Accreditation

 The National Coordinator has proposed that ONC-ATCBs under the temporary certification program would be authorized and required to carry out both the testing and certification of Complete EHRs and/or EHR Modules to achieve timelier certification at the program’s onset. The National Coordinator would take on a position similar to an accreditor and would analyze an ONC-ATCB applicant’s competency to perform both testing and certification before granting the applicant the ONC-ATCB status.

However, under the permanent certification program, the accreditation responsibilities would be shifted to other organizations in the private sector who are better equipped to respond effectively and efficiently to changes in the HIT market and who would have the ability to more scrupulously oversee the certification bodies they accredit.

In order for an applicant to become an ONC-ACB under the permanent certification program, it would need to be accredited by an “ONC-Approved Accreditor” (“ONC-AA”) for certification. 10 The accreditation requirement is in addition to meeting the National Coordinator’s other proposed application requirements. Accordingly, the proposed certification rule contains a process whereby accreditation organizations can request approval to become an ONC-AA. 11

Comments on the Proposed Rule

During the release of the proposed rule, Blumenthal emphasized the need for HIT leaders to step forward and provide feedback for the proposed rules. The document includes questions directed at HIT leaders and requests for feedback. “We want you to continue to be leaders and we will follow your lead,” he said. The release of the proposed rule shifts the HIT focus from policy to moving forward with the process of implementation.

Interested parties will have 30 days after the proposed rule’s publication in the Federal Register to comment on the proposed temporary certification program, and 60 days to comment on the proposed permanent certification program. The 30-day comment period on the temporary certification ends April 9, 2010, while the 60-day comment period for the permanent certification proposal will end May 10, 2010.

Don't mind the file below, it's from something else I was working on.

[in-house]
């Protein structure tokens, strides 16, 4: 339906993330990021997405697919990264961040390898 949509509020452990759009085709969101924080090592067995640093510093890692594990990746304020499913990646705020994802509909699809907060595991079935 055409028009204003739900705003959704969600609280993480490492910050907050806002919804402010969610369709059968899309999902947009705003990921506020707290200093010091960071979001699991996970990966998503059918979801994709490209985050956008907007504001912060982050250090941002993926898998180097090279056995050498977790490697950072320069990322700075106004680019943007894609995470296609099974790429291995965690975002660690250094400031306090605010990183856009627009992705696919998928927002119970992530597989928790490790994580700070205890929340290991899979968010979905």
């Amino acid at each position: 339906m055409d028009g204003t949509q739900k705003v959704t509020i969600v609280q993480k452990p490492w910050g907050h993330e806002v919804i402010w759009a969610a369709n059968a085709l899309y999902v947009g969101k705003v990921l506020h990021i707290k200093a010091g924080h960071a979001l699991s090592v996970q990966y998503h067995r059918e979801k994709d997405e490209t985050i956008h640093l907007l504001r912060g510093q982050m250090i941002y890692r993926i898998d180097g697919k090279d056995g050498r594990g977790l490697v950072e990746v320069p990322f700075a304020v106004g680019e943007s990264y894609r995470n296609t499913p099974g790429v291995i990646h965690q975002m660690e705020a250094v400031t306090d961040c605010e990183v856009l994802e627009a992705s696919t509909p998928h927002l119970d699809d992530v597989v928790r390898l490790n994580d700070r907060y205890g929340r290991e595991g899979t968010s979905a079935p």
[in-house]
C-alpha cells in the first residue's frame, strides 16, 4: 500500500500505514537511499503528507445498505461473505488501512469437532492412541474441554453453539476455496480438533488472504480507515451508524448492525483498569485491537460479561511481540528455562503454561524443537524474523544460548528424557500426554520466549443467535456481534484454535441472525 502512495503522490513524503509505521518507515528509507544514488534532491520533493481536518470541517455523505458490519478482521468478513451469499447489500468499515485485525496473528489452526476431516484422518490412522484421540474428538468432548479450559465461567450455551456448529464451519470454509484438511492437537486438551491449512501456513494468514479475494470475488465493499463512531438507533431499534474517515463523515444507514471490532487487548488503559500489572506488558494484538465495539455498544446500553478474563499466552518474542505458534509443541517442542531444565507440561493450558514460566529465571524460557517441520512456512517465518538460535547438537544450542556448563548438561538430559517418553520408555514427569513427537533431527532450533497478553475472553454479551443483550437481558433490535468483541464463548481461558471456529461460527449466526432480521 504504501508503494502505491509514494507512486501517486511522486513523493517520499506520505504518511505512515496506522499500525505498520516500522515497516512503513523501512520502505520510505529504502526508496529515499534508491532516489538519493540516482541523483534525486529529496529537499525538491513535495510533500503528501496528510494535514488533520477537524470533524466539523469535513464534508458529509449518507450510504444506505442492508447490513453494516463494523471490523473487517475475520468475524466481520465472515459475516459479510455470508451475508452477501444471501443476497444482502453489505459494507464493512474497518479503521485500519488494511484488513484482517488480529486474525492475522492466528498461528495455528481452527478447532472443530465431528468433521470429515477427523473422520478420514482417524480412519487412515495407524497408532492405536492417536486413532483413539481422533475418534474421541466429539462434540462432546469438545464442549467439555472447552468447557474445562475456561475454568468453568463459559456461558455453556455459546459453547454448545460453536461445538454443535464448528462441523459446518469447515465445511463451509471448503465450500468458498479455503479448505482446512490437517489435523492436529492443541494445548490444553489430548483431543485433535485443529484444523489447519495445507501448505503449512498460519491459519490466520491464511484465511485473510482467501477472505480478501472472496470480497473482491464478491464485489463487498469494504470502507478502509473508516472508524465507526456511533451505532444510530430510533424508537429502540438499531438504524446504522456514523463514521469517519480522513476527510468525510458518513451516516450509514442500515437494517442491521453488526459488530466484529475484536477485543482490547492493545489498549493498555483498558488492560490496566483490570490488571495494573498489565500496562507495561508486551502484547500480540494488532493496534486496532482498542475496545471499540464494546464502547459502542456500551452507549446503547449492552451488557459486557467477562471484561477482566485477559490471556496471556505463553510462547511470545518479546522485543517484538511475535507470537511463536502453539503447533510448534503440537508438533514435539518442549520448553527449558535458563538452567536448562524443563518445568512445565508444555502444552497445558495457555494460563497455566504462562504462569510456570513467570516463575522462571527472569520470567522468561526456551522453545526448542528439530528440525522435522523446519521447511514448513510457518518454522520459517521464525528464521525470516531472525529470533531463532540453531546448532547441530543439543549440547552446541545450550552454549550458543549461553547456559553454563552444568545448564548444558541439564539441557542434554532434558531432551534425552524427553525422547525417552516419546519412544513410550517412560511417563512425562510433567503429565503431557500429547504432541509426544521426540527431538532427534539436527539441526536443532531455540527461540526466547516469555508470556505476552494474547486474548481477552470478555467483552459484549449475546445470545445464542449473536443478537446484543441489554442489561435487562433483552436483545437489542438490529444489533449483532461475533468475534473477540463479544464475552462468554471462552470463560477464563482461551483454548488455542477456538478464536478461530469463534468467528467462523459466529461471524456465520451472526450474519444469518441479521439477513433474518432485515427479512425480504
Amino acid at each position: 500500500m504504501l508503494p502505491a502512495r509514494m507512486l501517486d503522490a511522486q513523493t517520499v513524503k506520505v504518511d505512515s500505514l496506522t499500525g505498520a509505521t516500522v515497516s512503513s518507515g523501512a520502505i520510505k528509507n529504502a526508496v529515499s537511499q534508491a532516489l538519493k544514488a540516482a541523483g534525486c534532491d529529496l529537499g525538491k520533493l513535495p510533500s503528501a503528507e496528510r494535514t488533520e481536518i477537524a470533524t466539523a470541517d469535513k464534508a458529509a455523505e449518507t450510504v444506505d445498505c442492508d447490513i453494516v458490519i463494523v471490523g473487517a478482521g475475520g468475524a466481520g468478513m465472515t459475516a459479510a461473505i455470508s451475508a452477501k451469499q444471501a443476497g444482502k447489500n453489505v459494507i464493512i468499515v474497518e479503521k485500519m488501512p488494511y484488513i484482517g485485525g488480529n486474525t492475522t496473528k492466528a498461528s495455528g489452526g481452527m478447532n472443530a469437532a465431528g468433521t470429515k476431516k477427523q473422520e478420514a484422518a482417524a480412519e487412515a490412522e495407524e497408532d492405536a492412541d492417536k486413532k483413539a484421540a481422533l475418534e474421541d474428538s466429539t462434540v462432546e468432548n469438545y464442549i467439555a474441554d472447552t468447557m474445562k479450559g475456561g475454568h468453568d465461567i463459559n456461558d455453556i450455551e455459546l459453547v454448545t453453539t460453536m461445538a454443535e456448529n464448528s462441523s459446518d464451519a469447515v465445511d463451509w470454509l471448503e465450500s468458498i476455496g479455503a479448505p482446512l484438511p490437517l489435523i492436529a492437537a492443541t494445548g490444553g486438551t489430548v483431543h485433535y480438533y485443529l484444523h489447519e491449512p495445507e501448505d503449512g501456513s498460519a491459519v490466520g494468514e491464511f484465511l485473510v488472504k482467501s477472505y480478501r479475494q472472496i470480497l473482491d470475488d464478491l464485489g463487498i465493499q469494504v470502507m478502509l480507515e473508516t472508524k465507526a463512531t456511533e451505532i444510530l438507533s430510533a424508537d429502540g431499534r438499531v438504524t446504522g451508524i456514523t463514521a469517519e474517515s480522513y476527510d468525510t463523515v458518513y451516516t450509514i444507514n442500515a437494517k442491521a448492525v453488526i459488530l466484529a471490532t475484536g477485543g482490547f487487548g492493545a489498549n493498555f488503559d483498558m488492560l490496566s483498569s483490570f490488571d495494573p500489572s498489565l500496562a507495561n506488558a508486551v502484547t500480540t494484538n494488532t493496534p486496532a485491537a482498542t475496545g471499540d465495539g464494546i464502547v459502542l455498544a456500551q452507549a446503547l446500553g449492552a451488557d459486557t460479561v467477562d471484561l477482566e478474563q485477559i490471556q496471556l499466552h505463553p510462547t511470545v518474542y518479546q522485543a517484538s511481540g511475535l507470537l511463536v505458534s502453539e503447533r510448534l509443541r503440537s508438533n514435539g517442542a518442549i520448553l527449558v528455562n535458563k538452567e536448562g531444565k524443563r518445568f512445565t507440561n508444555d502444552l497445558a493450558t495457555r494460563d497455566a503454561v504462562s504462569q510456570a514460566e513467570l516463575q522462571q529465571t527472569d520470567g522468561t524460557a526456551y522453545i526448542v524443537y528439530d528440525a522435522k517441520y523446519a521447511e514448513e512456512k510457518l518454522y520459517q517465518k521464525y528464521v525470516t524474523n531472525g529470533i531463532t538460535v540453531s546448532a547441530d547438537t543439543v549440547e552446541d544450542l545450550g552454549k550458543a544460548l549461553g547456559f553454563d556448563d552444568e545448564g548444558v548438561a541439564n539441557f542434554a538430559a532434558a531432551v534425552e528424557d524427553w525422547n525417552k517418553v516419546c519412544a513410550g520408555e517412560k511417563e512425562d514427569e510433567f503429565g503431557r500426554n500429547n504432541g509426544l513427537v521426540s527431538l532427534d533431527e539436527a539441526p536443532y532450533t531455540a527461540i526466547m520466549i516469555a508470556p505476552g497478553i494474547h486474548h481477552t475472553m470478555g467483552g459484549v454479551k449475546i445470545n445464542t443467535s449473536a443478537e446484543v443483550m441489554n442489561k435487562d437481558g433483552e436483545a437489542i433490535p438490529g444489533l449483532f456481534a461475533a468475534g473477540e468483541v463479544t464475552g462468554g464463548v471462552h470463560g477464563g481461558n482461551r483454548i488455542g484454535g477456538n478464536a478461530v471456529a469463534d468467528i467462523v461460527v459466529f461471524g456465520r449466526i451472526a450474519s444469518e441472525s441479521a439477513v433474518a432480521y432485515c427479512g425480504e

Comments may be submitted electronically at www.regulations.gov .


1 Dept. of Health and Human Services, Proposed Rule for 45 CFR Part 170, RIN 0991-AB59 (Feb. 25, 2010) (“Proposed Rule”).
2 Terms as defined in 45 CFR § 170.102.
3 Title XIII of Division A and Title IV of Division B of ARRA (Pub. L. 111–5). The HITECH Act amended the PHSA and created “Title XXX – Health Information Technology and Quality” (“Title XXX”) to improve health care quality, safety, and efficiency through the promotion of HIT and electronic health information exchange.
4 Proposed Rule 45 CFR § 170.401.
5 Proposed Rule 45 CFR § 170.402.
6 Proposed Rule 45 CFR § 170.501. It is important to note that an “ONC-ACB” in the permanent certification program is different than an “ONC-ATCB” in the temporary certification program.
7 Proposed Rule 45 CFR § 170.520(c).
8 Such accreditation would be made in accordance with section 13201(b) of the HITECH Act.
9 Proposed Rule 45 CFR § 170.540(c).
10 Proposed Rule 45 CFR § 170.520(c).
11 Proposed Rule 45 CFR § 170.503.

The ABA Health eSource is distributed automatically to members of the ABA Health Law Section . Please feel free to forward it! Non-members may also sign up to receive the ABA Health eSource.